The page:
It’s not always easy to know when to sell a stock: cheap stocks can get cheaper, while pricey shares can keep rising.
When AbbVie proposed an offer of £53.20 per share for Shire last year, I thought it was time to sell.
Clearly, I was wrong: barely six months later, the shares have recovered from the post-AbbVie drop and are setting new record highs, at more than £55.
Trading on a forecast P/E of 20, Shire’s valuation clearly does depend on earnings growth from new products or acquisitions. Yet the company’s track record suggests this is realistic: sales have grown by 11.6% per year since 2010, while an operating margin of 28% has helped to build net cash of $2.9bn.
I’d probably hold on for a little longer.
Shares in Standard Chartered have put on a surge following the appointment of new chief executive Bill Winters, and have climbed nearly 15% over the last three months.
However, analysts are forecasting an 11% dividend cut for the current year, and no-one yet knows what problems Mr Winters might find when he starts work in May.
Although Standard Chartered looks cheap, with a 2015 forecast P/E of 10.7, the bank’s return on equity — a key measure of profitability — fell from 11.2%, to 7.8%, last year. Halting and reversing this decline could take time.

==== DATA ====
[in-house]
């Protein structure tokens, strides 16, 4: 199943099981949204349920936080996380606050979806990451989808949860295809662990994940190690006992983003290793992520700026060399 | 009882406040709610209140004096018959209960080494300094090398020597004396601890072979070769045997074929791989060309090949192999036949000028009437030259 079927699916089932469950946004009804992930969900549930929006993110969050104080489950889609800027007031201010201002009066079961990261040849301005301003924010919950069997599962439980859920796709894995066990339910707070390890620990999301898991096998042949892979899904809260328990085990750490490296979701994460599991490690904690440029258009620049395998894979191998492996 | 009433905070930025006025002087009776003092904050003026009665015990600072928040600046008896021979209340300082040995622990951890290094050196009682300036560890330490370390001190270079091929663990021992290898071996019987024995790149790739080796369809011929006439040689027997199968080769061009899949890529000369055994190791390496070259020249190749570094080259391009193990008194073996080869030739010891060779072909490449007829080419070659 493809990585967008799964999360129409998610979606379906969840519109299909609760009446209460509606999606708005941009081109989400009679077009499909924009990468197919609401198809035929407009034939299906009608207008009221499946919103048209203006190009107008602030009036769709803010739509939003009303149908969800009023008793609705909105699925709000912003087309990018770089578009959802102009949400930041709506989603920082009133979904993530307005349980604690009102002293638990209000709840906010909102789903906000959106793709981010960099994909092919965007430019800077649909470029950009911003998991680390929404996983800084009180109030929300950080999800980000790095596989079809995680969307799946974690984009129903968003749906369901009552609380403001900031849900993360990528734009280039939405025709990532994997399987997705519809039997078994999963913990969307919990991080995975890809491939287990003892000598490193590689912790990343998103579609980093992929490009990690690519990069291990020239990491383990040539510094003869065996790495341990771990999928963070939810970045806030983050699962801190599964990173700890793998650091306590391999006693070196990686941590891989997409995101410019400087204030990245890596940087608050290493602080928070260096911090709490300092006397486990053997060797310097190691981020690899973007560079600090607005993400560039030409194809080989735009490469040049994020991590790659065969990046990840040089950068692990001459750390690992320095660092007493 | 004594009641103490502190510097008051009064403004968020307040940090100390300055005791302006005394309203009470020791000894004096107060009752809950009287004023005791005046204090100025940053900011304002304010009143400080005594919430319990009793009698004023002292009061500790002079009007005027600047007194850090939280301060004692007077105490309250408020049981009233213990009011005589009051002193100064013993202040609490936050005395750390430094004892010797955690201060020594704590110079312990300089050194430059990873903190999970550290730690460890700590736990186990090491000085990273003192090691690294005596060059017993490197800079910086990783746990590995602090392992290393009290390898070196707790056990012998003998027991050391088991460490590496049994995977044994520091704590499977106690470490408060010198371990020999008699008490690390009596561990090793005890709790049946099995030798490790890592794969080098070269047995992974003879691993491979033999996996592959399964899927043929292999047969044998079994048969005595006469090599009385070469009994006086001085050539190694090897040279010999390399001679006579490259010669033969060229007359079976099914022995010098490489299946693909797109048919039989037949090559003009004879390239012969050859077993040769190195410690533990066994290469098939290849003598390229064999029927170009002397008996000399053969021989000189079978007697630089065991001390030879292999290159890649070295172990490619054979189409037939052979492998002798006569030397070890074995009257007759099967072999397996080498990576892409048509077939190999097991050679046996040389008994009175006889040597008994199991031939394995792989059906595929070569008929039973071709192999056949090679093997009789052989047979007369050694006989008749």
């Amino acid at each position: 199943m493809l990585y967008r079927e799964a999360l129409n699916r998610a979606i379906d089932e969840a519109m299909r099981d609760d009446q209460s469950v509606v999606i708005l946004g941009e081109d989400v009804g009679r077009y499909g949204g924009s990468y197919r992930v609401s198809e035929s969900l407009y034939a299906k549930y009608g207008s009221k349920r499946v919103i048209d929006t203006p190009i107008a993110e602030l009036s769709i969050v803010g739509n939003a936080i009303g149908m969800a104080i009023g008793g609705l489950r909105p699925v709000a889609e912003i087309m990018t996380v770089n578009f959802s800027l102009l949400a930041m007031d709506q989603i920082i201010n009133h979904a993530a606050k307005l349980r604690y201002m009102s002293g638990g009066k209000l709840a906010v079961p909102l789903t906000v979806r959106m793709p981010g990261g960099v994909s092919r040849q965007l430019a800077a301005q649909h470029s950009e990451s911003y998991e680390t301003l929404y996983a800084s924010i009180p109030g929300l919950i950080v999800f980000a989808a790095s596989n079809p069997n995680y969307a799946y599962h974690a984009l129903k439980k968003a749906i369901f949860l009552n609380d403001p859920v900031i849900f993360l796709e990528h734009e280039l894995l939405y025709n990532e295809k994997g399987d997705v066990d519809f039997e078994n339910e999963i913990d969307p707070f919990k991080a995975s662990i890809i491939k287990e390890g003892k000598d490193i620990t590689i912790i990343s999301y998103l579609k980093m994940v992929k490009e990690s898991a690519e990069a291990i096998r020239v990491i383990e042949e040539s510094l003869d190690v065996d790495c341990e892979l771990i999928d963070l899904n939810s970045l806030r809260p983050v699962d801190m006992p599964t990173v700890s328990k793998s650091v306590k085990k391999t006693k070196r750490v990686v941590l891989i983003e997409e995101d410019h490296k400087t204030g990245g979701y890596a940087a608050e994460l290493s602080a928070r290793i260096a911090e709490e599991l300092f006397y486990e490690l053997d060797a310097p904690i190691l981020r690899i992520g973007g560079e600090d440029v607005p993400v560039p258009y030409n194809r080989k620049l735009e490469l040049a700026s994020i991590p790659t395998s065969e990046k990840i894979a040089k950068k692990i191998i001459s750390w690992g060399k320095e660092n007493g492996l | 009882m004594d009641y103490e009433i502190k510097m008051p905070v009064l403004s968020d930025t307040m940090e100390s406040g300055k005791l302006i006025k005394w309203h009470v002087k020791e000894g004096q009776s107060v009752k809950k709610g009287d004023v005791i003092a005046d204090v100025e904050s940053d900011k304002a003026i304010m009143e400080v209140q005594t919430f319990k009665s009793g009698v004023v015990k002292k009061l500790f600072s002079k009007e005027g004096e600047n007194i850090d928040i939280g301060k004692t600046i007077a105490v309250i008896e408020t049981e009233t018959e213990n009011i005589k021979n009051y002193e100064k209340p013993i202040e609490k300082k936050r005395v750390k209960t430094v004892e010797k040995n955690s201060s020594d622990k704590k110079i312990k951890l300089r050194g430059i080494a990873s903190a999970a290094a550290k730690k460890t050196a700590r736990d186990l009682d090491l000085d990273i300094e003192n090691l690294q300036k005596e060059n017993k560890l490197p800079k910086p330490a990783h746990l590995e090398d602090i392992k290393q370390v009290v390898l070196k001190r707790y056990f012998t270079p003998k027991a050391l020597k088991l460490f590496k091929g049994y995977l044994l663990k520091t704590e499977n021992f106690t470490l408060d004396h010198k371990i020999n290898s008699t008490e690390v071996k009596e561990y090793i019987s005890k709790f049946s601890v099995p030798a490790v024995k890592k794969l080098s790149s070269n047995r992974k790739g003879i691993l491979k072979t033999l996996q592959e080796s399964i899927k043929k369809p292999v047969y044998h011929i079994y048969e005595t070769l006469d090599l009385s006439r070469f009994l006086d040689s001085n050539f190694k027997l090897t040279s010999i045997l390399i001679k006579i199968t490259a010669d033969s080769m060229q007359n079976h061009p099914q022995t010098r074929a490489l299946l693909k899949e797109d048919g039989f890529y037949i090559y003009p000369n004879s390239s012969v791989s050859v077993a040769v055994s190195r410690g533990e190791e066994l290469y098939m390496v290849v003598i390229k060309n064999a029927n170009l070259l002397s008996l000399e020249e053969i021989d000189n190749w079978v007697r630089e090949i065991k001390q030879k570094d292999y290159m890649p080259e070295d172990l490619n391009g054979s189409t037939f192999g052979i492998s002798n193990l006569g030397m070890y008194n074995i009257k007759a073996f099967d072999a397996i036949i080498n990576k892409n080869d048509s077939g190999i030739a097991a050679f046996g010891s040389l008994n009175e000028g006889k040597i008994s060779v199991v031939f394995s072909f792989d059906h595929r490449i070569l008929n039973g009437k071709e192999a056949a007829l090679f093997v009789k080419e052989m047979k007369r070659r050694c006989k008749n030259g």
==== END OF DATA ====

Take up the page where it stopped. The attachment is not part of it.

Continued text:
Petrofac shares fell by 13% when markets opened this morning, after the firm admitted that losses on its problematic Laggan-Tormore project in Shetland will be even worse than expected.
The firm booked a $230m loss on this project in 2014, and now says that “a greater level of rectification and reinstatement work than expected”, combined with further delays, mean that Petrofac will have to recognise another $195m loss on this project.
The problem is that Petrofac took direct responsibility for the construction phase of this project, something it usually subcontracts. The result has been disastrous.
Even before today’s news, I was considering whether I should sell my Petrofac shares: I reckon a dividend cut is increasingly likely, and am not convinced the company’s finances are as strong as they should be.
Petrofac has not generated any free cash flow for the last three years, and today’s news is unlikely to help the firm to solve this problem: the losses being incurred on Laggan-Tormore are real cash, not just accounting write-downs.
Petrofac has moved from a net cash position of $228m to net debt of $1.3bn in just two years. Although the firm’s record $18.9bn order backlog is encouraging, I’m concerned by the apparent lack of cash generation.
I will probably wait a little while to see if the shares bounce back from today’s fall, which was much bigger than I expected, but Petrofac remains on my sell list.
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Roland Head owns shares in Petrofac and Standard Chartered. The Motley Fool UK owns shares of Petrofac. We Fools don't all hold the same opinions, but we all believe that considering a diverse range of insights makes us better investors.